I will, however, paw under the keycaps at the switches below. I opted for Cherry MX Speed Silver switches, which are some of Cherry's finest for gaming. They offer a smooth press with only 1.2mm of travel before actuation and a total distance of 3.4mm. The swift actuation helps with the sort of snappy response I want while gaming, while the linear press without a tactile bump or click makes for moderately low-noise operation. I will admit they're not the quietest switches but they far from the loudest (clicky blues with rattly stabilisers).
The Ducky barely rattles whatsoever as I'm tapping away at its positively pink caps. The spacebar and enter keys have a certain tell-tale thud to them, but beyond that the switches, including those with stabilisers, are impressively uniform in sound. There's a whole lot of sound dampening going on with the Ducky under the surface, and that satisfying mechanical thud as a result is amicable to my ears for a day's worth of constant typing, or gaming with a microphone nearby. That might not be the case with every key switch you can have installed on the One 3, but it is likely the case with all the linear options.
The One 3 is available with Cherry MX switches of various colour and tactility so you have a few to choose from. I believe you can also find boards with Cherry MX Silent switches if noise is a cause for concern.
But I haven't mentioned the best bit yet: the Ducky One 3 is hot-swappable. A key switch breaks? Swap it out for another. You bought some new key switches online because they looked nice even thought you'll never really see them once they're installed? Just pull the old ones out and slot the new ones in. The keyboard comes with a metal keycap plucker included, so you're sorted for all the tools you need. It really is a simple procedure.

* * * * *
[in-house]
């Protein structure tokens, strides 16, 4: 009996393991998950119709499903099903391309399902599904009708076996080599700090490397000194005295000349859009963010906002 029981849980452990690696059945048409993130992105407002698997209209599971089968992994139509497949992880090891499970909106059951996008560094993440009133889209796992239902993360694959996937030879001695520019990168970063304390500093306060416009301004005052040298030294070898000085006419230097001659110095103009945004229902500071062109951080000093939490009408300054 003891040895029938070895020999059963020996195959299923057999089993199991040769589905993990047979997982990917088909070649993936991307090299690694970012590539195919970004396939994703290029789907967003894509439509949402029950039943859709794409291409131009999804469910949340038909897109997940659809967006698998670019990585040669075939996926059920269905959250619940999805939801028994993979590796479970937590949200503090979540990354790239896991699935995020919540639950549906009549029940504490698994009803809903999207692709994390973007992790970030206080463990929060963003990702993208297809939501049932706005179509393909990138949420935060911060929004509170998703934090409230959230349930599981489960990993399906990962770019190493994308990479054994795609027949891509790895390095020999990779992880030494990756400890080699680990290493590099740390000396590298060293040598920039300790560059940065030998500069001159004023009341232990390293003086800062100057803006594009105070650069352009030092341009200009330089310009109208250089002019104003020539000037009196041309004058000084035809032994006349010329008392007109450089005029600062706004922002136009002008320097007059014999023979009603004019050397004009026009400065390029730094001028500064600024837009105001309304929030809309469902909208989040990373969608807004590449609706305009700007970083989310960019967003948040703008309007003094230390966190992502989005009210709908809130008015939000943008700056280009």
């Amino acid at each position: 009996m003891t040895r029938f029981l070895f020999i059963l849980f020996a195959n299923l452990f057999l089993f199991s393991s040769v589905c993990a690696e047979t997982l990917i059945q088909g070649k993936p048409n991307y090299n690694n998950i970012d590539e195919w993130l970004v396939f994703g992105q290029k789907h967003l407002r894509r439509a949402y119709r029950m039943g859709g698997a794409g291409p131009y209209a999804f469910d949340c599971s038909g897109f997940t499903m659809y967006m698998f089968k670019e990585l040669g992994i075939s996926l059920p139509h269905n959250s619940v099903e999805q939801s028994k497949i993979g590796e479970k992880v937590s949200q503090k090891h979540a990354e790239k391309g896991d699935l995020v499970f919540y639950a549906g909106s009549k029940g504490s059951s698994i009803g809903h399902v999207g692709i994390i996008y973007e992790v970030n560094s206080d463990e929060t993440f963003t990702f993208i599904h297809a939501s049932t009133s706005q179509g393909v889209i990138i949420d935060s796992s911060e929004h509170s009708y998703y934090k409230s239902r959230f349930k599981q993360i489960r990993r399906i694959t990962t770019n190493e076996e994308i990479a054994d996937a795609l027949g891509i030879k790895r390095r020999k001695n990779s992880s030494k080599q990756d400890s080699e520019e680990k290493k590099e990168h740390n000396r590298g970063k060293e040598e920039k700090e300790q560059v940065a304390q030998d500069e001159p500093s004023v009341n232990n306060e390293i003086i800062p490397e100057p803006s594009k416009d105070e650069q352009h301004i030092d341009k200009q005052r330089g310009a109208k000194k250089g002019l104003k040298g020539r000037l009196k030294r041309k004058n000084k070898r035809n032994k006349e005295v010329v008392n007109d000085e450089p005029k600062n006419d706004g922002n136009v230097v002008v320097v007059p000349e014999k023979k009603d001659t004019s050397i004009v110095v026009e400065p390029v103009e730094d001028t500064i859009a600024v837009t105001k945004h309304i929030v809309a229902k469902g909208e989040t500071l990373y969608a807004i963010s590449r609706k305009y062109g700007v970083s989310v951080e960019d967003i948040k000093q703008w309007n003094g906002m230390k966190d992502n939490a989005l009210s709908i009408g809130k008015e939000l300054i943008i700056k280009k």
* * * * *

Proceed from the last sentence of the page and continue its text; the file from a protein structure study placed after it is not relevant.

Plenty of gaming keyboards are hot-swappable nowadays, but this particular inclusion with the Ducky One 3 really feels like icing on an already extremely tasty cake.
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There's a confident simplicity to the Ducky One 3. Ducky has made small but calculated adjustments with the One 3 over the Ducky One 2 instead of reinventing the wheel. Nor did it need to. I adored the Ducky One 2 as my go-to office board in my previous haunt—I couldn't name all that much wrong with it. The newer One 3 largely keeps what worked and improves on a small number of things, namely the hot-swappable keys and some new vibrant styles. It's a neater looking package, too.
Importantly the fundamental tell-tale Ducky features have been left as is with the One 3, and that's really reflected in the quality of the build here. I'm convinced this new Ducky would still be intact and beautiful as ever if you found it scrabbling through the dirt outside New Vegas. That's "Quack Mechanics" for you, I suppose.
You may have to leave RGB lighting on the table with this particular model, but I'm not torn up about it. There is a Ducky One 3 with RGB LEDs, sure, but you would forgo the more interesting designs on offer to have them. For me, it's that blend of looks and brawn that really make this Ducky One 3 the whole package.